Once the isolation is done, the idea is to continue with the molecular work and to identify which genes of the studied plants are evident. According to the researcher, the genes which will express themselves in terms of contamination are going to be directly related to the ones that express themselves in terms of stress problems due to water shortages.

“This is what we want to study, this is interesting, because from these results we can specifically define the mechanisms of tolerance provided by the fungi and bacteria and how they promote plant growth under these types of stress", says Dr. Arriagada.
In addition, these microorganisms do not only protect the plant, but also help it to obtain nutritional resources and water, so that this research is perfectly applicable to the conditions of agriculture and conventional forestry, which are exposed to increasing stress scenarios because of the climate change.

“It is a line of research that continues to grow and is becoming more and more consolidated. Each time, we have better responses from foreign scientists who see many potential for scientific development in our project. We always add an attractive component and this time, we address the drought as a result of the climate change from a completely different point of view compared to what has already been done, by using the gene characterization of the studied plants”, he concluded.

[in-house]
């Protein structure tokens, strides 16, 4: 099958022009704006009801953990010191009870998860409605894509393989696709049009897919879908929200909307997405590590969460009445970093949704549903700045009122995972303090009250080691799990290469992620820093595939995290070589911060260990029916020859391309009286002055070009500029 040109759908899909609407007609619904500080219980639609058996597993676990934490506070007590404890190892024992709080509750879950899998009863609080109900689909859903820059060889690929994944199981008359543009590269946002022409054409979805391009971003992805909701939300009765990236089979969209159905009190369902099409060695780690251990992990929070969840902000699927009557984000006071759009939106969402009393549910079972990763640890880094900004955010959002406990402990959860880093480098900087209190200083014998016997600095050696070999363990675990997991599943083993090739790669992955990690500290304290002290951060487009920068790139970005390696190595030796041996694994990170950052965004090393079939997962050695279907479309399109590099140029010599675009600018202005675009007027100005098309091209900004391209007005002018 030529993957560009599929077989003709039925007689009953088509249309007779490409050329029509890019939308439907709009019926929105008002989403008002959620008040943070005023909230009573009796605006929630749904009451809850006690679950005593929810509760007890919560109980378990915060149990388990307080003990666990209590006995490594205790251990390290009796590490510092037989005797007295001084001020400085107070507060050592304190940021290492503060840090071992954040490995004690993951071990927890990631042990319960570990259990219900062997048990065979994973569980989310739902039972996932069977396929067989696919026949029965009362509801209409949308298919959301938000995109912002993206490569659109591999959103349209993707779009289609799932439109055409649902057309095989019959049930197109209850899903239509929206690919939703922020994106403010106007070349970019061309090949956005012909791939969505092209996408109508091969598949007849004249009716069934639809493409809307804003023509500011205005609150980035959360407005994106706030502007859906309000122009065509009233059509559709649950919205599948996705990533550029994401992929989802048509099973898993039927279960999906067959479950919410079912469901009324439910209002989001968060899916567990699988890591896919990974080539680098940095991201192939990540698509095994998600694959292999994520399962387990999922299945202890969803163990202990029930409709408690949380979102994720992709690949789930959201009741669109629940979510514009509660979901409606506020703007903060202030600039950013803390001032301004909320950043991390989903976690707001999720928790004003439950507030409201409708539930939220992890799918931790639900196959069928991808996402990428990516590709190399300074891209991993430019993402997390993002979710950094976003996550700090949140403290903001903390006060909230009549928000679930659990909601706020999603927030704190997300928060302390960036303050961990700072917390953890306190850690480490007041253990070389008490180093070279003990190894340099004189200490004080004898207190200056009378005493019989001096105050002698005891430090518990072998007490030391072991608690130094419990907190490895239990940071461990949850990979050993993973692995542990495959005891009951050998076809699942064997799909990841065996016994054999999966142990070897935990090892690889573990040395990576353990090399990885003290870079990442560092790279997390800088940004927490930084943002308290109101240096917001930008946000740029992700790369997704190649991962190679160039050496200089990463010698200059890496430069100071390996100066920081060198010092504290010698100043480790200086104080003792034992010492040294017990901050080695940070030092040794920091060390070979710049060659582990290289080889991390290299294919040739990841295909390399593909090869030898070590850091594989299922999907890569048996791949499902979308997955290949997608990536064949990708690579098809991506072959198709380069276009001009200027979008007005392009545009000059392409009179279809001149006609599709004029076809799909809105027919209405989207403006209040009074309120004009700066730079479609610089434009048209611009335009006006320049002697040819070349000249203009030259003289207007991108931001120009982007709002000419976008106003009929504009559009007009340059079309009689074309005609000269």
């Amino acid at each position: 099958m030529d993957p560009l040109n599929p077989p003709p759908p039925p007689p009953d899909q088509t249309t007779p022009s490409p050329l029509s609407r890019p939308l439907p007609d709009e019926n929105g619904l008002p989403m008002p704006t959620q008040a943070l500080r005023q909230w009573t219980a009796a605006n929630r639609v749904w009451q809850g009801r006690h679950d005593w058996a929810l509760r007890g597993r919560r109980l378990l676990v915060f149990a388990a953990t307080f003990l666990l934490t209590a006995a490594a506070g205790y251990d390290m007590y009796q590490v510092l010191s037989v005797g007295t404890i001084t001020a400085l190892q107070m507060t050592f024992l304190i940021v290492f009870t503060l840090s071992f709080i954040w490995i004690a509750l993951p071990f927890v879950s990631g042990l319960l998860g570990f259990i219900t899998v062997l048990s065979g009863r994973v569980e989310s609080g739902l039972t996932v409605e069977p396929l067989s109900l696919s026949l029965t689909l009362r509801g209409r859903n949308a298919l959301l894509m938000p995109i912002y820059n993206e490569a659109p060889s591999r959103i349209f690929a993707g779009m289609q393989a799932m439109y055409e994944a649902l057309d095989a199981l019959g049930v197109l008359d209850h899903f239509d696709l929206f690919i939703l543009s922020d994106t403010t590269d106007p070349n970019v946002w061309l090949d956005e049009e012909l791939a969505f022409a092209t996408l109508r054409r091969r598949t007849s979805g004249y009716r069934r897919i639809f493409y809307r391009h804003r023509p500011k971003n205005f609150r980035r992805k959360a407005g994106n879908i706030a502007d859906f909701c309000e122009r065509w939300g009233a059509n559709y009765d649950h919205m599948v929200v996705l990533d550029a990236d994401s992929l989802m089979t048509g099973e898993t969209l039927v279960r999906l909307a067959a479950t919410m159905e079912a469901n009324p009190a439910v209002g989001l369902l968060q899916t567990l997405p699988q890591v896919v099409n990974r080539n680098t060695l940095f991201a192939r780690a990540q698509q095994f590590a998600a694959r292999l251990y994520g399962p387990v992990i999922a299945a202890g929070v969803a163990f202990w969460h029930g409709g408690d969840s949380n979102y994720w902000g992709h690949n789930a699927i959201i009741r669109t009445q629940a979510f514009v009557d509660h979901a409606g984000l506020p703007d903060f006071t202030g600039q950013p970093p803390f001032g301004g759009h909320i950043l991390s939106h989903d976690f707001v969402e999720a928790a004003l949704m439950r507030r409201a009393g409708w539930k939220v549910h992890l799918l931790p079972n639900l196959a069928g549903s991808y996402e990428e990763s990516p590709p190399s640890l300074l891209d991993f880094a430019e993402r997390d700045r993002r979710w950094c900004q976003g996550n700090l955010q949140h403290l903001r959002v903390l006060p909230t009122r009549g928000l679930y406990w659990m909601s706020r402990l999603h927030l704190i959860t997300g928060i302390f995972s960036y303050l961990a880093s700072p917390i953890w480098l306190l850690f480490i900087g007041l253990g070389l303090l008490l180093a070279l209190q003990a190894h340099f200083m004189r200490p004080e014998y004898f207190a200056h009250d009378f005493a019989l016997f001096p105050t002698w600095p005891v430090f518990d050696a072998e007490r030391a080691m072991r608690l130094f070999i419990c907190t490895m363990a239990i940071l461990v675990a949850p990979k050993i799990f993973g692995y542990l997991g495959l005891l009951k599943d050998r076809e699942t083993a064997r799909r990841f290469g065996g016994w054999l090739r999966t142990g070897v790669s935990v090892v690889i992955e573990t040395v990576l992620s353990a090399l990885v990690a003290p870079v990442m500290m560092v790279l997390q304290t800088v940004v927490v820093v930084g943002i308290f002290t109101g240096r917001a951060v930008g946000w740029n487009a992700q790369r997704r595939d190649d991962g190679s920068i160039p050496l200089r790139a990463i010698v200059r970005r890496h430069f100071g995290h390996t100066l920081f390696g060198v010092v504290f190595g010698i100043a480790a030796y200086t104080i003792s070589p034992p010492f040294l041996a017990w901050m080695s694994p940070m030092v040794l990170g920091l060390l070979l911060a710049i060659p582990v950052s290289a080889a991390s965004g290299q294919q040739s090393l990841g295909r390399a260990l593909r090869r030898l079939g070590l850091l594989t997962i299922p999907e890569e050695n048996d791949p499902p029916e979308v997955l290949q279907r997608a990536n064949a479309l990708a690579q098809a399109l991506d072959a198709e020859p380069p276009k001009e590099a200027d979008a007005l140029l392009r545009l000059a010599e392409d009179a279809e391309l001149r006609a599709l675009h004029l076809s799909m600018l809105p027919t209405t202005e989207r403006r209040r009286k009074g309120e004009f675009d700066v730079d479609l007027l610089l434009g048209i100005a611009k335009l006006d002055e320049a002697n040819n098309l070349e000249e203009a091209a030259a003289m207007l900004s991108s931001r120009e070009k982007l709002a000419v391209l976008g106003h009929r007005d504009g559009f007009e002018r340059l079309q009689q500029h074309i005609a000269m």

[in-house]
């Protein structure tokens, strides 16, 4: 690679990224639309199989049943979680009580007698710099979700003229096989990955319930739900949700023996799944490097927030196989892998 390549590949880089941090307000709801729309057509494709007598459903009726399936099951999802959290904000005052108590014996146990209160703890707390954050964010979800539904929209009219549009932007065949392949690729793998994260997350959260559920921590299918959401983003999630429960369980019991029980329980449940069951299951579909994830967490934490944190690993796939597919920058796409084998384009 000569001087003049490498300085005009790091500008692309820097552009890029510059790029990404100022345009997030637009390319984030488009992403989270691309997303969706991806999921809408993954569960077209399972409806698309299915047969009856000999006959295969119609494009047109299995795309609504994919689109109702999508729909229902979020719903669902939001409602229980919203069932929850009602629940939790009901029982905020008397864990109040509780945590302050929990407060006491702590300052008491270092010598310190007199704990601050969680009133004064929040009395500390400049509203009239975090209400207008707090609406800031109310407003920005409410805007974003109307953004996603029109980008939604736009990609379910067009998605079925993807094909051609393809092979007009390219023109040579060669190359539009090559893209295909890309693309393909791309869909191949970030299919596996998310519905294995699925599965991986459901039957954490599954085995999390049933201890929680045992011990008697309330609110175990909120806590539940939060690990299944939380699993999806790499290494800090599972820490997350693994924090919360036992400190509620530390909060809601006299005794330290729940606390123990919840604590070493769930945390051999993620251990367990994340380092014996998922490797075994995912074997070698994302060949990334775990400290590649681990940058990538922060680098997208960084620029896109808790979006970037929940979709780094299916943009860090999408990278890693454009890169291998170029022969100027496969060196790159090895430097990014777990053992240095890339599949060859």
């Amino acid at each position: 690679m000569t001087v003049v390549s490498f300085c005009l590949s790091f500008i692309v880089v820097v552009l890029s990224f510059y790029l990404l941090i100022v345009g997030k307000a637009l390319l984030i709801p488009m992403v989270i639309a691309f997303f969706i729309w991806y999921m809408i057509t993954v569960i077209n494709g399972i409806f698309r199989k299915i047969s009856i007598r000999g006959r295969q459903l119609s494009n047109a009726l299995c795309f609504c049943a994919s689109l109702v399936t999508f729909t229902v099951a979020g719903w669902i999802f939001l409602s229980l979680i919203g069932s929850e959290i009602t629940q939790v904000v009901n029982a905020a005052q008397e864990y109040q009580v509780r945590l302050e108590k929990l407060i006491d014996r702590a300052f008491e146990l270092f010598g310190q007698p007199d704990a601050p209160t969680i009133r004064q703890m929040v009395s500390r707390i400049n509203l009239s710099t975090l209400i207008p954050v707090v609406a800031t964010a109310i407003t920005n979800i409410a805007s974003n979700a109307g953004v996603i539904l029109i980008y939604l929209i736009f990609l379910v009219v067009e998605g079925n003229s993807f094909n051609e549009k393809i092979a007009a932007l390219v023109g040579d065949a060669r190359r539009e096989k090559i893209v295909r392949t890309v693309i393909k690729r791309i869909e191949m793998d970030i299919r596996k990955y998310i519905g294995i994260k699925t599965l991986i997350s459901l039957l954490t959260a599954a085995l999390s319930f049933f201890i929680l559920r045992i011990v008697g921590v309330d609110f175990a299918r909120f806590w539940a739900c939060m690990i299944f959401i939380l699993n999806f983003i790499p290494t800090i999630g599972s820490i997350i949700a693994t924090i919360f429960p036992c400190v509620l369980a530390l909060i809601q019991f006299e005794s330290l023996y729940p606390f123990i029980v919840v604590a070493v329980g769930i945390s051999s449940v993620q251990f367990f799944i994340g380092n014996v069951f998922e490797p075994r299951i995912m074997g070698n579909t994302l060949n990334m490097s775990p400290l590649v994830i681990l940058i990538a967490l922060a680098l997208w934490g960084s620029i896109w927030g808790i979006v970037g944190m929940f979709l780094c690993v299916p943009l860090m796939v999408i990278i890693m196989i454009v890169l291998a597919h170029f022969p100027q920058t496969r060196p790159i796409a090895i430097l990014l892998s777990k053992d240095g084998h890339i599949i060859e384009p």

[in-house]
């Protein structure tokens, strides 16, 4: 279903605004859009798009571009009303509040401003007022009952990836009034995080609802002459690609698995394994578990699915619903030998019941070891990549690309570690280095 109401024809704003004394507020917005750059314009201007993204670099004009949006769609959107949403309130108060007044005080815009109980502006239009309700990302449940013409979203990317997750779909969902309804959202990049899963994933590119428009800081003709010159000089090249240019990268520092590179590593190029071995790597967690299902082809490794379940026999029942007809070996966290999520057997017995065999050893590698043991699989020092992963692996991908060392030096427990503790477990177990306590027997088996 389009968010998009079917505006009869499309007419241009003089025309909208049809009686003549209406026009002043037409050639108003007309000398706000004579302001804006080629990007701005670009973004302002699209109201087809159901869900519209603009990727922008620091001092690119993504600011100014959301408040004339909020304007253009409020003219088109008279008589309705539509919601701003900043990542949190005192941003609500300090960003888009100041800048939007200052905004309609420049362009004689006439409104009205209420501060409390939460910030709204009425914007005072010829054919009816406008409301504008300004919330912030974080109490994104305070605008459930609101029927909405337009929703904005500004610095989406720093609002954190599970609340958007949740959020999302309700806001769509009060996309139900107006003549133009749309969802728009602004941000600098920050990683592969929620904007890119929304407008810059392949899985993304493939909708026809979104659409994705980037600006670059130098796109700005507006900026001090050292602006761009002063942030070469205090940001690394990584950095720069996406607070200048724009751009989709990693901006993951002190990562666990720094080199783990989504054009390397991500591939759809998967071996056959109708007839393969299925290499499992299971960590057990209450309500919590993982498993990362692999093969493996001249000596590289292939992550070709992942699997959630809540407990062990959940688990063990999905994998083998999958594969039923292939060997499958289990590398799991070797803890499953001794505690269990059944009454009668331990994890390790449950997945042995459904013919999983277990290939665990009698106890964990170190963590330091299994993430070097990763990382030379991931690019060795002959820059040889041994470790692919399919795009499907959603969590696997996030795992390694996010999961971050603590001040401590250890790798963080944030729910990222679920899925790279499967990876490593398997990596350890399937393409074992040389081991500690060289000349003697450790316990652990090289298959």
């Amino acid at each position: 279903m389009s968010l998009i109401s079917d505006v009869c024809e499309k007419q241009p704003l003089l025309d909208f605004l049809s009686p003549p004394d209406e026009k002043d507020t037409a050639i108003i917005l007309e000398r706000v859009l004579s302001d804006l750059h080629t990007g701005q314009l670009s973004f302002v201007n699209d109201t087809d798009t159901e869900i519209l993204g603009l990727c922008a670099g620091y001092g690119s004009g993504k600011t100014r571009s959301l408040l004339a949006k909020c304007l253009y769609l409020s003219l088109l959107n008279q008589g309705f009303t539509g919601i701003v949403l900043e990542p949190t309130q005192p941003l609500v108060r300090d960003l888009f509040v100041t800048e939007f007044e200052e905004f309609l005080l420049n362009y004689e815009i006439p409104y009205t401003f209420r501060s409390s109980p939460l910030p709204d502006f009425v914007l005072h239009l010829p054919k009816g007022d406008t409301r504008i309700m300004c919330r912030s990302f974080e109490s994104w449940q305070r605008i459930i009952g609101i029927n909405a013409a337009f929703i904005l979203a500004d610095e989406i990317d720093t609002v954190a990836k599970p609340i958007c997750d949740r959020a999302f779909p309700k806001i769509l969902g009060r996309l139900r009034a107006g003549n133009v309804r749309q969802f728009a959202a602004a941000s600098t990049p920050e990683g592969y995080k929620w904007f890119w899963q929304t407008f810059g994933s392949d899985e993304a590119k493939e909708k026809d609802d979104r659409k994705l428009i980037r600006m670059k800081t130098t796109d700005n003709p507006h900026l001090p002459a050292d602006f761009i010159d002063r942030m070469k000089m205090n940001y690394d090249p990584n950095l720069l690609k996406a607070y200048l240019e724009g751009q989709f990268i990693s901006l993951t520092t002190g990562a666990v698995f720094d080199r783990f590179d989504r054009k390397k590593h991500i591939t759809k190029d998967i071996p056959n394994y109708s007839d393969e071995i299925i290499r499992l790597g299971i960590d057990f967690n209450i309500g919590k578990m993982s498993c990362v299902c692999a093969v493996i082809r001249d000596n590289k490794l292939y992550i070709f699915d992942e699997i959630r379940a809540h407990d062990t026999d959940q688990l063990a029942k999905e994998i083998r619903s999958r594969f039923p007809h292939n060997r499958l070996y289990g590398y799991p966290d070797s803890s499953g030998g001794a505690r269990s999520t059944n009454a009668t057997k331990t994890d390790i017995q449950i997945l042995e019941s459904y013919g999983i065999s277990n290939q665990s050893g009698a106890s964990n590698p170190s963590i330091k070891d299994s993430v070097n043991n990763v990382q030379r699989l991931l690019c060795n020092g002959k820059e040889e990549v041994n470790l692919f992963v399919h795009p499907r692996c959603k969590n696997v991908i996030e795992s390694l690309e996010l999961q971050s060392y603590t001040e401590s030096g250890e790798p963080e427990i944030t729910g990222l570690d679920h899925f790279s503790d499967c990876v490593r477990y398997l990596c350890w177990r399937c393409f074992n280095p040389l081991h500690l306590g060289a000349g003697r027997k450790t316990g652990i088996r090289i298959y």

written byWritten by: Lorena Espinoza
Vice-Rectorate of Research and Postgraduate Programs


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Brazil, Colombia, Venezuela and Paraguay will be in Group A of the competition. The matches will take place in the Olympic Gym of our University, on August 7th, 8th and 9th.

The Olympic Champions from "Brazil" already know the rivals they will face at the Olympic Gym of the Universidad de La Frontera in the South American Championship of Male Adult Volleyball 2017.

They will come up against the selections of Colombia, Venezuela and Paraguay, who will compete in Group A, in the capital of the Araucanía Region, on August 7th, 8th and 9th.

This is what was established by the board of the Chilean Volleyball Federation (Fevochi). The South American Confederation of Volleyball (CSV) ratified this information, finishing the program of matches that will take place in Santiago and Temuco.

The Brazilian team is the biggest attraction of the Championship and will debut on August 7th against Paraguay, the same day, on which the team from Colombia will come up against Venezuela. Both matches will take place at the Olympic Gym of the Universidad de La Frontera.